Tue March 25, 2014
Mexican woman granted asylum in U.S. tells her tragic story
Violence flows at the Mexican border where many seek asylum in the United States. That issue will be highlighted Wednesday night as the 33rd Annual Father A. Joseph Bissonnette Lain America Event will be held at Daemen College in Amherst.
The Latin American Solidarity Committee of the Western New York Peace Center will feature a conversation titled "The Bridge: From violence to revictimization. It will feature a Buffalo native who works as an asylum seeker and a Mexican who managed to escape into freedom. WBFO's Eileen Buckley met with them during a visit to our studios.
"My name is Bianey Reyes. I'm part of a family of human rights activist in Mexico," said Bianey Reyes, a Mexican Asylee. Crystal Massey, a Buffalo Native works as an Asylum Seeker. She translates for Spanish speaking Reyes. Reyes now lives in a town east of El Paso, Texas after fleeing from Mexico.
"We had to come flee the violence the exists in Mexico," said Reyes.
Reyes has lost six family members to the violence, including her own father and two aunts.
"It's a history that I would not wish on anyone, because it is something you never completely recover from," said Reyes.
Reyes and Massey are both working for the Southwest Asylum and Migration Institute in El Paso. Massey married a Mexican man. Her son was born in Mexico and has duel citizenship. She had previously worked as a Spanish teacher, but as she witnessed the difficulties of Mexicans trying to flee at the borders, Massey turned her attention to immigration issues.
“With regards to immigration -- there are many parts of the system that are broken," said Massey. With Bianey, her father as murdered. Her mother, who had immediate relatives, including her father and siblings, who are U.S. citizens came to the United States, being told by lawyers that they would be able to adjust their status. Her mother and brother were able to adjust their status, but the baby of the family -- a teenager when she arrived here -- was not able to adjust her status. Our laws are so particular and so dysfunctional at this point and time, that in her particular situation that was something she was unable to do."
For Reyes, asylum was her only recourse.
"We are one of the few countries that has bar that if you in the country for one year before you ask asylum, you are barred from seeking asylum unless you can prove extraordinary circumstances. In her case, --- after she had come here, the government did accept her as extraordinary circumstances, and she was granted asylum," said Massey.
Massey says since 2006 violence in Mexico has been spiraling out of control, with over 120,000 killed as they tried to flee. Since 2008 many more are seeking asylum into the United States. Massey says those numbers have escalated since 2011. An Immigration reform bill before Washington lawmakers could make a big difference.
"The Senate bill actually includes specific language that they've talked with people who work with asylum throughout the country to make the bill a better bill," noted Massey.
While appearing at Daemen Wednesday evening, Massey and Reyes will describe the difficulties caused by current U.S.Policy and bureaucracy Mexicans face at the border as they try to escape deadly violence.
"And we just feel this is just so important of an issue, and we had to let the American public just hear some of the struggles that people go through, especially in the border areas," said Wayne Alt, with the Latin American Solidarity Committee at the Western New York Peace Center.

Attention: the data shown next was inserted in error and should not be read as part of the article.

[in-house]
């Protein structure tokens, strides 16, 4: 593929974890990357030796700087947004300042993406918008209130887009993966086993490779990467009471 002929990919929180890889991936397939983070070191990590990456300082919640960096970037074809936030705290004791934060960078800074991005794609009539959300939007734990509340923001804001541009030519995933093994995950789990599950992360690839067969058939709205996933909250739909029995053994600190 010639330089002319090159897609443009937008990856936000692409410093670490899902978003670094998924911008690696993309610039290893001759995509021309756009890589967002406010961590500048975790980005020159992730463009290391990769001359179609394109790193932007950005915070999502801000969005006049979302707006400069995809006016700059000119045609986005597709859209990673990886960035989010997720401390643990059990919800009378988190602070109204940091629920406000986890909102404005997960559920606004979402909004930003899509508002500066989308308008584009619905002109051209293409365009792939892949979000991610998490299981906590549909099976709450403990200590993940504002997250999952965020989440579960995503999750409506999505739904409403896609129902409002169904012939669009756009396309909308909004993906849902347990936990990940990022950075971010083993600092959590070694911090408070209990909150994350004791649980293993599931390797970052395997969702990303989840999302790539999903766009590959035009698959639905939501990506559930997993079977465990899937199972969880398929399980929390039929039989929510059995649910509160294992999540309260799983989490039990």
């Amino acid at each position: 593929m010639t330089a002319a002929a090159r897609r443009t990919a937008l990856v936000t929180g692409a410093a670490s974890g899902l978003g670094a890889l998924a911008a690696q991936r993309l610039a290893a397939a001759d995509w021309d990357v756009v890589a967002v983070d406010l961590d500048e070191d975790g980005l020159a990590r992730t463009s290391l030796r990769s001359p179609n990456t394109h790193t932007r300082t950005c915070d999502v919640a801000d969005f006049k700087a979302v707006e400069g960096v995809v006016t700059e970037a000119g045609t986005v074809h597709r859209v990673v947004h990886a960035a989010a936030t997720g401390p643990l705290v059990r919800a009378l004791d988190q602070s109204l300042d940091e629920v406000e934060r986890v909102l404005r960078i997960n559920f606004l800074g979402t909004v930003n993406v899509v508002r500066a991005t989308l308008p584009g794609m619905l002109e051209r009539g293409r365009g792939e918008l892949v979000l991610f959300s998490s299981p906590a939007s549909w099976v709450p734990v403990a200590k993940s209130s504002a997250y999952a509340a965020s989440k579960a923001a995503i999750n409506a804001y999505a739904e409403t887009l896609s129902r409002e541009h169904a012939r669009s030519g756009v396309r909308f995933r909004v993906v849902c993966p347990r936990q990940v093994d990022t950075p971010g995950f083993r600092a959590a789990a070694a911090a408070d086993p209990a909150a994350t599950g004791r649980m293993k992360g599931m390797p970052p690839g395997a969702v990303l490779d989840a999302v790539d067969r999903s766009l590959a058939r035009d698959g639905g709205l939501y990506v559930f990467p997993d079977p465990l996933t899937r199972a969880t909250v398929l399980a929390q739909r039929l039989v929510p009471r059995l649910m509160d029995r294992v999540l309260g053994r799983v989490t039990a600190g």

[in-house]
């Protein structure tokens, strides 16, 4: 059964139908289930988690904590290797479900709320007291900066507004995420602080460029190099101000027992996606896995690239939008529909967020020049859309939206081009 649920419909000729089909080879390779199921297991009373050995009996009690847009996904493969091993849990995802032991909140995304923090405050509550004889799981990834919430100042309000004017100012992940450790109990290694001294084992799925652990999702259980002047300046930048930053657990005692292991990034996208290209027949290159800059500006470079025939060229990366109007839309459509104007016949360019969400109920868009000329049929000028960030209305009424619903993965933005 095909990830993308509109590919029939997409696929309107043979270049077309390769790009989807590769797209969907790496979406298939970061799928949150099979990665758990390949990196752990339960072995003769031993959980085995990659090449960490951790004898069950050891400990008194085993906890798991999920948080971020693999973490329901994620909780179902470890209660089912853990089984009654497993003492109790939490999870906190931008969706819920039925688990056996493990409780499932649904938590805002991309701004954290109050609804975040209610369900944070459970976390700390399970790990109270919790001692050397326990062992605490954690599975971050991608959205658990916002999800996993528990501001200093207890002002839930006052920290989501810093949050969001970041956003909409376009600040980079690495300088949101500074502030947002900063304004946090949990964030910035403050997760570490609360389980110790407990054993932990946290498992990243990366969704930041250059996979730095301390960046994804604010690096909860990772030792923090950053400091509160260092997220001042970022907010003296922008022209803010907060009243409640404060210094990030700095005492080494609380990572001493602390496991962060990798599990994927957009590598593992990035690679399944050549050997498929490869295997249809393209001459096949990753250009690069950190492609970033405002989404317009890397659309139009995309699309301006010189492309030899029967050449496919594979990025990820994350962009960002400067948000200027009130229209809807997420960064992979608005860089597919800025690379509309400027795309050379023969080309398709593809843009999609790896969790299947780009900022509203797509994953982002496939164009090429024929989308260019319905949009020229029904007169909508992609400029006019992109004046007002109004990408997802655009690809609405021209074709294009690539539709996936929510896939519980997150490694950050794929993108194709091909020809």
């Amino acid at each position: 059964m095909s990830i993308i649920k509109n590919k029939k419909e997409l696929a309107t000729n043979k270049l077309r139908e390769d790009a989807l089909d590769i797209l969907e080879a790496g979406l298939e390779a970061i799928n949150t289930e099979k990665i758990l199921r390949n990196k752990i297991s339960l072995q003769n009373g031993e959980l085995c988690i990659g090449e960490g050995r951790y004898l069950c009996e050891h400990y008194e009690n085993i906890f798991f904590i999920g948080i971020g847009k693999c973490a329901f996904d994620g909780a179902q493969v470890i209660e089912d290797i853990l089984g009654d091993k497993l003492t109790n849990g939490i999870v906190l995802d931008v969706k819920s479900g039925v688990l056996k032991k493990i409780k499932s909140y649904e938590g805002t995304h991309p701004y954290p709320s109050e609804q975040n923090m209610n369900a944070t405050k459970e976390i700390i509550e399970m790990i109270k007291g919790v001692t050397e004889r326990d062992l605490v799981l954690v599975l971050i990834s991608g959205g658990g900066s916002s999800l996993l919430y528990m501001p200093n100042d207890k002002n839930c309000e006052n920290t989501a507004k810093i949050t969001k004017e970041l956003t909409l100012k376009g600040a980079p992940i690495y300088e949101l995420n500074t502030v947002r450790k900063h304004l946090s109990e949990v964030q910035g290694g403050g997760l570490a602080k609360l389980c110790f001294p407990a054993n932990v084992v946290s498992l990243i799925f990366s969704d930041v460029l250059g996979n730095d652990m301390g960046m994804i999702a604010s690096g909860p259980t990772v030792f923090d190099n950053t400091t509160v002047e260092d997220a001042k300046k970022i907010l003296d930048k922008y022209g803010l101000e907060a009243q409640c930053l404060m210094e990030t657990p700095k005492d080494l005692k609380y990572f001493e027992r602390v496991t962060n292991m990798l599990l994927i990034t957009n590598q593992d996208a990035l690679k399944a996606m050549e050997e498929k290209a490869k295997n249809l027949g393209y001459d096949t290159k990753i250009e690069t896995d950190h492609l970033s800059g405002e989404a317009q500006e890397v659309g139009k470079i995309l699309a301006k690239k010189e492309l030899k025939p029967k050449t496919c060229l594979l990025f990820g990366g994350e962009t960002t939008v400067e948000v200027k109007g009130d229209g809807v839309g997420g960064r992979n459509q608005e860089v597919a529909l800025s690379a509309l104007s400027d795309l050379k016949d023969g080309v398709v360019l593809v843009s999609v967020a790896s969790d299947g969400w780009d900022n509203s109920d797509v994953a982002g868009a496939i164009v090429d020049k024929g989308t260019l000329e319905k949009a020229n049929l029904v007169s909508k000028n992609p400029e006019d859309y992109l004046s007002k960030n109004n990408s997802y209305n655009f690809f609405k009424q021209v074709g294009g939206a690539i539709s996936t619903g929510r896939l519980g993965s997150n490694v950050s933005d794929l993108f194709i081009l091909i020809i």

When he learned about Massey's work and knowing she is a Buffalo native the committee secured her visit to the region to discuss these struggles.
"By just seeing the resilience of the human spirit is inspiring on a daily basis," said Massey.
But despite the struggles- -- Massey says she loves Mexico. She is also an advocate for the Dream Act -- that stands for Development, Relief and Education for Alien Minors -- Students -- who came into the U-S illegally -- would be offered state financial tuition assistance to attend college. But recently the New York State Senate rejected a Dream Act bill already approved by the Assembly. Senator Mark Grisanti of Buffalo was one of the no votes, while on the senate floor, told lawmakers he would not justify spending tens of millions of dollars of taxpayers’ money for those immigrants students when so many American families struggle to pay for college.
"Enacting the Dream Act does not convey citizenship. It takes away tax TAP from the legal residents, those 76% that don't have the ability to afford college either," said Senator Grisanti.
But Massey disagrees with that argument.
"I find it morally apprehensible, at a personal level, because I was a teacher for 12 years, that we would look at young people, who have grown up in our community, that are part of our community, and that we would deny them the opportunity to have any type of meaningful life here," said Massey.
15-states have implemented their own version of the Dream Act -- including California, Washington, Texas and New Mexico. Massey says federally she would like to see Congress pass something for the so-called "Dreamers".
Massey and Reyes call on both President Obama and the U.S. government to work hard on immigration reform.
Reyes says Mexicans are not just coming to the U..S for jobs. She says instead they are seeking protection and a "basic right to life" that her country is not offering.
You can hear Reyes and Massey Wednesday evening, March 26th speaking in Daemen's Wick Center. The event begins at 6:30 p.m. with speakers scheduled for 7:30 p.m.